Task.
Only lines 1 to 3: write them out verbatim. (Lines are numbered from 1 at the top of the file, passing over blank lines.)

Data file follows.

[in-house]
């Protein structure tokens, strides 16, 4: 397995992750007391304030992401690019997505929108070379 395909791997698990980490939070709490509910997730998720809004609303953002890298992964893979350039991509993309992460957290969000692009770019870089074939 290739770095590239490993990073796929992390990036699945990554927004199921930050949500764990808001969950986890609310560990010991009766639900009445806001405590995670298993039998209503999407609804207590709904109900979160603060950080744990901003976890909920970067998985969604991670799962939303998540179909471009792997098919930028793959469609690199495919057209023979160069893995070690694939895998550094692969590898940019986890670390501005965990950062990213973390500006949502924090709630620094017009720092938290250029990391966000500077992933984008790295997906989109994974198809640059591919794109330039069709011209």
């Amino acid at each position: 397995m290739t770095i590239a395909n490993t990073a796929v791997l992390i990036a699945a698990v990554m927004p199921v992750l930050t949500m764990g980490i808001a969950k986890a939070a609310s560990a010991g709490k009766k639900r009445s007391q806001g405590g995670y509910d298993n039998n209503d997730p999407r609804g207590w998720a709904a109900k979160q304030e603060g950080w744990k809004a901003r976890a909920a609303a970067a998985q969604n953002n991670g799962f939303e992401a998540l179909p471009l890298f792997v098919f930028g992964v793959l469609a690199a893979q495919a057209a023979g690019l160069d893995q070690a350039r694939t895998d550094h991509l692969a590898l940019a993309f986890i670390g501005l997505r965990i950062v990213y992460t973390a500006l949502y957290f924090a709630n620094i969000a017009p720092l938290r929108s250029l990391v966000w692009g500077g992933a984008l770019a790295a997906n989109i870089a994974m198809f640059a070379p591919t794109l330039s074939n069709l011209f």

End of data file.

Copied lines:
[in-house]
């Protein structure tokens, strides 16, 4: 397995992750007391304030992401690019997505929108070379 395909791997698990980490939070709490509910997730998720809004609303953002890298992964893979350039991509993309992460957290969000692009770019870089074939 290739770095590239490993990073796929992390990036699945990554927004199921930050949500764990808001969950986890609310560990010991009766639900009445806001405590995670298993039998209503999407609804207590709904109900979160603060950080744990901003976890909920970067998985969604991670799962939303998540179909471009792997098919930028793959469609690199495919057209023979160069893995070690694939895998550094692969590898940019986890670390501005965990950062990213973390500006949502924090709630620094017009720092938290250029990391966000500077992933984008790295997906989109994974198809640059591919794109330039069709011209």
């Amino acid at each position: 397995m290739t770095i590239a395909n490993t990073a796929v791997l992390i990036a699945a698990v990554m927004p199921v992750l930050t949500m764990g980490i808001a969950k986890a939070a609310s560990a010991g709490k009766k639900r009445s007391q806001g405590g995670y509910d298993n039998n209503d997730p999407r609804g207590w998720a709904a109900k979160q304030e603060g950080w744990k809004a901003r976890a909920a609303a970067a998985q969604n953002n991670g799962f939303e992401a998540l179909p471009l890298f792997v098919f930028g992964v793959l469609a690199a893979q495919a057209a023979g690019l160069d893995q070690a350039r694939t895998d550094h991509l692969a590898l940019a993309f986890i670390g501005l997505r965990i950062v990213y992460t973390a500006l949502y957290f924090a709630n620094i969000a017009p720092l938290r929108s250029l990391v966000w692009g500077g992933a984008l770019a790295a997906n989109i870089a994974m198809f640059a070379p591919t794109l330039s074939n069709l011209f």